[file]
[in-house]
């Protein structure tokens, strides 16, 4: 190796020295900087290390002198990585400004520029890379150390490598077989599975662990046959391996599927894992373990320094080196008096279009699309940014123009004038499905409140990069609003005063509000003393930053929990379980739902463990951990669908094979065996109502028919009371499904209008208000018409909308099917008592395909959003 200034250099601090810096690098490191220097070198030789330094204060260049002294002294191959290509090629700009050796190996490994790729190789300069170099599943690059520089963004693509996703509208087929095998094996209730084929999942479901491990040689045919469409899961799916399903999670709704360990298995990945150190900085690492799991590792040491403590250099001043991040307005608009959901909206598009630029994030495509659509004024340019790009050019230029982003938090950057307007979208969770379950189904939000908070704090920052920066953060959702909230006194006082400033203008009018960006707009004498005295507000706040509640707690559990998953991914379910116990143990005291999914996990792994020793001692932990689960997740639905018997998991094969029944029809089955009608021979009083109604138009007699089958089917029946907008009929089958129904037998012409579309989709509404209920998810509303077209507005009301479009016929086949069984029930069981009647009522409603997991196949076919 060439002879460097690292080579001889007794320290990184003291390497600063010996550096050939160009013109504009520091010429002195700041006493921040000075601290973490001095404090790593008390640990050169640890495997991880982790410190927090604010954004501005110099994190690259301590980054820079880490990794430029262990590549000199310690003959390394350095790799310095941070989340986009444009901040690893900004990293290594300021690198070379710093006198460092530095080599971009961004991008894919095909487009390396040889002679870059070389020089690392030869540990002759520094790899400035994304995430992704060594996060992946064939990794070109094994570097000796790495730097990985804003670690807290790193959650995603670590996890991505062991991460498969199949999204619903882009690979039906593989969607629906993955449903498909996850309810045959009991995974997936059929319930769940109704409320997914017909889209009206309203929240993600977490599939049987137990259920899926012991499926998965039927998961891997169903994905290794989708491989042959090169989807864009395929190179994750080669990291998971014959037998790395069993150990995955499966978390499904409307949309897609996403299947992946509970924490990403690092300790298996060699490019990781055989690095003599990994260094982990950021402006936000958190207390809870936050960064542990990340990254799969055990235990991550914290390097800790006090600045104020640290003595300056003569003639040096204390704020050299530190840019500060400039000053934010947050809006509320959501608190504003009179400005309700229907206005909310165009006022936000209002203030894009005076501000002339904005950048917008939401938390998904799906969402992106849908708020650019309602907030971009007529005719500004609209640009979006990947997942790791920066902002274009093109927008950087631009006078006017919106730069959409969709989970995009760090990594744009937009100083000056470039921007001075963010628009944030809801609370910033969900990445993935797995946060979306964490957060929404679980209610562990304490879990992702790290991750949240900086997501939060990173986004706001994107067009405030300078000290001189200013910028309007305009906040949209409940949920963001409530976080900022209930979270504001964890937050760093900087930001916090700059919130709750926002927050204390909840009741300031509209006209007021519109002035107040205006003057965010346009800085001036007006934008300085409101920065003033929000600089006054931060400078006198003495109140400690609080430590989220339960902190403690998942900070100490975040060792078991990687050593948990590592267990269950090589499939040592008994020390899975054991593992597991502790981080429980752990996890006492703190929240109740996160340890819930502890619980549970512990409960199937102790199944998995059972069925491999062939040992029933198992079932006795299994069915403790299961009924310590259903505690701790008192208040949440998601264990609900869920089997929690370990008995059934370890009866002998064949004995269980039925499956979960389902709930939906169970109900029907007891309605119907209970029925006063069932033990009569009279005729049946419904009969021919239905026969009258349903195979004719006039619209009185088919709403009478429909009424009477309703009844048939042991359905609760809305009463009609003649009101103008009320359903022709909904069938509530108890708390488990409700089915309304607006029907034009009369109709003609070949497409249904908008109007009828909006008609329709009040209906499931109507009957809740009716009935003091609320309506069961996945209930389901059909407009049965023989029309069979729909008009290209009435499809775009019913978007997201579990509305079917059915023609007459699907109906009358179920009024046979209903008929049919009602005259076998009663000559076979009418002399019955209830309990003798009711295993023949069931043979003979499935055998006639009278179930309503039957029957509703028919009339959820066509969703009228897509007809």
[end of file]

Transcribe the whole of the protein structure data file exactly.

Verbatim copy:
[in-house]
């Protein structure tokens, strides 16, 4: 190796020295900087290390002198990585400004520029890379150390490598077989599975662990046959391996599927894992373990320094080196008096279009699309940014123009004038499905409140990069609003005063509000003393930053929990379980739902463990951990669908094979065996109502028919009371499904209008208000018409909308099917008592395909959003 200034250099601090810096690098490191220097070198030789330094204060260049002294002294191959290509090629700009050796190996490994790729190789300069170099599943690059520089963004693509996703509208087929095998094996209730084929999942479901491990040689045919469409899961799916399903999670709704360990298995990945150190900085690492799991590792040491403590250099001043991040307005608009959901909206598009630029994030495509659509004024340019790009050019230029982003938090950057307007979208969770379950189904939000908070704090920052920066953060959702909230006194006082400033203008009018960006707009004498005295507000706040509640707690559990998953991914379910116990143990005291999914996990792994020793001692932990689960997740639905018997998991094969029944029809089955009608021979009083109604138009007699089958089917029946907008009929089958129904037998012409579309989709509404209920998810509303077209507005009301479009016929086949069984029930069981009647009522409603997991196949076919 060439002879460097690292080579001889007794320290990184003291390497600063010996550096050939160009013109504009520091010429002195700041006493921040000075601290973490001095404090790593008390640990050169640890495997991880982790410190927090604010954004501005110099994190690259301590980054820079880490990794430029262990590549000199310690003959390394350095790799310095941070989340986009444009901040690893900004990293290594300021690198070379710093006198460092530095080599971009961004991008894919095909487009390396040889002679870059070389020089690392030869540990002759520094790899400035994304995430992704060594996060992946064939990794070109094994570097000796790495730097990985804003670690807290790193959650995603670590996890991505062991991460498969199949999204619903882009690979039906593989969607629906993955449903498909996850309810045959009991995974997936059929319930769940109704409320997914017909889209009206309203929240993600977490599939049987137990259920899926012991499926998965039927998961891997169903994905290794989708491989042959090169989807864009395929190179994750080669990291998971014959037998790395069993150990995955499966978390499904409307949309897609996403299947992946509970924490990403690092300790298996060699490019990781055989690095003599990994260094982990950021402006936000958190207390809870936050960064542990990340990254799969055990235990991550914290390097800790006090600045104020640290003595300056003569003639040096204390704020050299530190840019500060400039000053934010947050809006509320959501608190504003009179400005309700229907206005909310165009006022936000209002203030894009005076501000002339904005950048917008939401938390998904799906969402992106849908708020650019309602907030971009007529005719500004609209640009979006990947997942790791920066902002274009093109927008950087631009006078006017919106730069959409969709989970995009760090990594744009937009100083000056470039921007001075963010628009944030809801609370910033969900990445993935797995946060979306964490957060929404679980209610562990304490879990992702790290991750949240900086997501939060990173986004706001994107067009405030300078000290001189200013910028309007305009906040949209409940949920963001409530976080900022209930979270504001964890937050760093900087930001916090700059919130709750926002927050204390909840009741300031509209006209007021519109002035107040205006003057965010346009800085001036007006934008300085409101920065003033929000600089006054931060400078006198003495109140400690609080430590989220339960902190403690998942900070100490975040060792078991990687050593948990590592267990269950090589499939040592008994020390899975054991593992597991502790981080429980752990996890006492703190929240109740996160340890819930502890619980549970512990409960199937102790199944998995059972069925491999062939040992029933198992079932006795299994069915403790299961009924310590259903505690701790008192208040949440998601264990609900869920089997929690370990008995059934370890009866002998064949004995269980039925499956979960389902709930939906169970109900029907007891309605119907209970029925006063069932033990009569009279005729049946419904009969021919239905026969009258349903195979004719006039619209009185088919709403009478429909009424009477309703009844048939042991359905609760809305009463009609003649009101103008009320359903022709909904069938509530108890708390488990409700089915309304607006029907034009009369109709003609070949497409249904908008109007009828909006008609329709009040209906499931109507009957809740009716009935003091609320309506069961996945209930389901059909407009049965023989029309069979729909008009290209009435499809775009019913978007997201579990509305079917059915023609007459699907109906009358179920009024046979209903008929049919009602005259076998009663000559076979009418002399019955209830309990003798009711295993023949069931043979003979499935055998006639009278179930309503039957029957509703028919009339959820066509969703009228897509007809």